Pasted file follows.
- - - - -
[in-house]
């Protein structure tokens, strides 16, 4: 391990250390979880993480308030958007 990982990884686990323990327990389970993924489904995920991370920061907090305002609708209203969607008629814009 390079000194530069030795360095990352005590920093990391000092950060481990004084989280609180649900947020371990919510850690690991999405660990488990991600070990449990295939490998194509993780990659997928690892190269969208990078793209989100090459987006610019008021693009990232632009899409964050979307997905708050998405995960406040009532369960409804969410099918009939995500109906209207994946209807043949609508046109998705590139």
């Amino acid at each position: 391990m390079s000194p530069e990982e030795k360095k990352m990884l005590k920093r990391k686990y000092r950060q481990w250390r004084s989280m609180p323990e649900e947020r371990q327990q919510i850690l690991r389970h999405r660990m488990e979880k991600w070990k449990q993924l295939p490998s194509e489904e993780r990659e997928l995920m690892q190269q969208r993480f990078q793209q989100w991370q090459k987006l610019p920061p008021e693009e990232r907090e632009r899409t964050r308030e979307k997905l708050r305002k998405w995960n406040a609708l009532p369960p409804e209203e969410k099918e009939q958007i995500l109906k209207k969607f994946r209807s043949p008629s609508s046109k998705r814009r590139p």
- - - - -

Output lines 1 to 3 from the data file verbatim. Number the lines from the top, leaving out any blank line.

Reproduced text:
[in-house]
């Protein structure tokens, strides 16, 4: 391990250390979880993480308030958007 990982990884686990323990327990389970993924489904995920991370920061907090305002609708209203969607008629814009 390079000194530069030795360095990352005590920093990391000092950060481990004084989280609180649900947020371990919510850690690991999405660990488990991600070990449990295939490998194509993780990659997928690892190269969208990078793209989100090459987006610019008021693009990232632009899409964050979307997905708050998405995960406040009532369960409804969410099918009939995500109906209207994946209807043949609508046109998705590139």
């Amino acid at each position: 391990m390079s000194p530069e990982e030795k360095k990352m990884l005590k920093r990391k686990y000092r950060q481990w250390r004084s989280m609180p323990e649900e947020r371990q327990q919510i850690l690991r389970h999405r660990m488990e979880k991600w070990k449990q993924l295939p490998s194509e489904e993780r990659e997928l995920m690892q190269q969208r993480f990078q793209q989100w991370q090459k987006l610019p920061p008021e693009e990232r907090e632009r899409t964050r308030e979307k997905l708050r305002k998405w995960n406040a609708l009532p369960p409804e209203e969410k099918e009939q958007i995500l109906k209207k969607f994946r209807s043949p008629s609508s046109k998705r814009r590139p």